DR. JONATHAN REINER, CARDIOLOGIST, ADVISED WHITE HOUSE MEDICAL TEAM FOR EIGHT YEARS: Well, it's good news that he's not on a ventilator. It's particularly ominous and the prognosis is particularly bad when someone is transferred to an ICU and is intubated, put on a ventilator within the first 24 hours.

[19:50:11]

So, the fact that he is not yet on a ventilator is obviously positive news. But having COVID-19 and being admitted to ICU is a poor prognostic finding. I wish him well, but he has a big fight ahead of him.

BURNETT: And you had talked about these statistics you have been following out of the U.K., which is, of course, where he is hospitalized. But those are the most in-depth statistics we have in terms of how dire it is, right? When you are in the ICU? Or on a ventilator?

REINER: So, you know, we know from the U.K. experience that folks who are admitted to an ICU with COVID-19 have about a 15 percent mortality rates. Almost two-thirds of people who end up on the respirator, on the ventilator, will succumb to the illness.

So, it's -- again, a very adverse prognostic finding to be admitted to an intensive care unit with this particular disease. He can survive it. You know, he's young and he has a reasonable chance of surviving this. But he is sick.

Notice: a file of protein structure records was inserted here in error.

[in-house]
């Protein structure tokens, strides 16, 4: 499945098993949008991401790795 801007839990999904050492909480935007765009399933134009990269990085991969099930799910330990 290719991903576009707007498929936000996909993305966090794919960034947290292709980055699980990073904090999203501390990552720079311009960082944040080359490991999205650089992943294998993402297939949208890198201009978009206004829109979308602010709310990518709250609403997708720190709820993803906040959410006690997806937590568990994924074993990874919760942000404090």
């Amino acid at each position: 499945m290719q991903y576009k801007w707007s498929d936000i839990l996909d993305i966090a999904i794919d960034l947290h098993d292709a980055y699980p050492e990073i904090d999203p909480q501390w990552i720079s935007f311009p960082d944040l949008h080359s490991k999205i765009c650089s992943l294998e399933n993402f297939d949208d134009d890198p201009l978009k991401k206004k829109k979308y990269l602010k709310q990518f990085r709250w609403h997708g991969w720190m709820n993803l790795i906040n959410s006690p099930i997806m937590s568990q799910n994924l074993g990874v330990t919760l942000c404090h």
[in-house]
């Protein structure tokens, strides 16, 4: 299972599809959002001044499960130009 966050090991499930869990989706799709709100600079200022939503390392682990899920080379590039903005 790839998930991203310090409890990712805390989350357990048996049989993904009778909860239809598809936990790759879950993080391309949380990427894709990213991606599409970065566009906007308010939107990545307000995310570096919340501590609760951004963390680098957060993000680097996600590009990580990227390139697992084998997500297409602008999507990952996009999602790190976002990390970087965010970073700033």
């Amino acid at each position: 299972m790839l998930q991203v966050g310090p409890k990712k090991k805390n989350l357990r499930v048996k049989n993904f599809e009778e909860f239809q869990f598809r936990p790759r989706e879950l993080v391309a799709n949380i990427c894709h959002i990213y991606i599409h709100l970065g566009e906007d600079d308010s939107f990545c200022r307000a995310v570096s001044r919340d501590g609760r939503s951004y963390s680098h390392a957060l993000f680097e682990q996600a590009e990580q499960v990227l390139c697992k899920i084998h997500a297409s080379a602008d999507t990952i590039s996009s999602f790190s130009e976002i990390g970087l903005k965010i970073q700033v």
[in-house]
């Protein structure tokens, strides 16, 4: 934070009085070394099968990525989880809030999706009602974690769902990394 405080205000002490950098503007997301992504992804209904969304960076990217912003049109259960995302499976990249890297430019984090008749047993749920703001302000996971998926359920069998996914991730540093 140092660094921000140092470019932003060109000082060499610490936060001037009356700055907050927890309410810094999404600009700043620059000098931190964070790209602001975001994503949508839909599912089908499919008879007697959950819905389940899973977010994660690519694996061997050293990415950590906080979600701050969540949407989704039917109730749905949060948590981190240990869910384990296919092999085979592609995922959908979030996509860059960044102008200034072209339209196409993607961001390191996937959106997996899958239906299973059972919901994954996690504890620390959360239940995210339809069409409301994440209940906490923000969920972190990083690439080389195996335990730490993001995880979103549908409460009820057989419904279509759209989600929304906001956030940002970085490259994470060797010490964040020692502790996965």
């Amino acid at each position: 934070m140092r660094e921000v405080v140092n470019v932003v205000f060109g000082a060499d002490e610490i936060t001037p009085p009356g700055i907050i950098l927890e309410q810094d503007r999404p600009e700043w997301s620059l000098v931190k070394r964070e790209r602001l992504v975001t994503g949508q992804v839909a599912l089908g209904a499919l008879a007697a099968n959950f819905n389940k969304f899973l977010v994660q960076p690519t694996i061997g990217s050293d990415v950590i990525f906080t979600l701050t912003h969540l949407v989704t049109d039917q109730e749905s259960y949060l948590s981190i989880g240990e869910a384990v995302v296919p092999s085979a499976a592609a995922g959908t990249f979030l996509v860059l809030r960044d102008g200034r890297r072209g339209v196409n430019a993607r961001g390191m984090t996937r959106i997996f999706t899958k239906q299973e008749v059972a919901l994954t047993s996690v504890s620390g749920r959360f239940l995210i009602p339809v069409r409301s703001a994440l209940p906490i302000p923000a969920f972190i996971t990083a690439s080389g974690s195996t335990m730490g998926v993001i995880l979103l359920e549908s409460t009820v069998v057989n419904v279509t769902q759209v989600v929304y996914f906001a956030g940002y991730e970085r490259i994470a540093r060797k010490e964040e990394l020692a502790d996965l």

BURNETT: And, you know, to this point, OK, when he had it, he was doing a video, right? He said, I'm going to be -- I'm fine. I have some mild symptoms. And then 10 days later, he is taken to the hospital as a precautionary step.

Then suddenly, he is in the ICU receiving oxygen. That's a similar tale we have heard again and again for many people who have gotten very sick. Mild symptoms, maybe some got a little worse than that, basically felt better, and then all of a sudden, at around day 10, this dramatic turn for the worse.

What -- what is it that is happening in these situations where people think they are fine and then this dramatic turnaround day 10?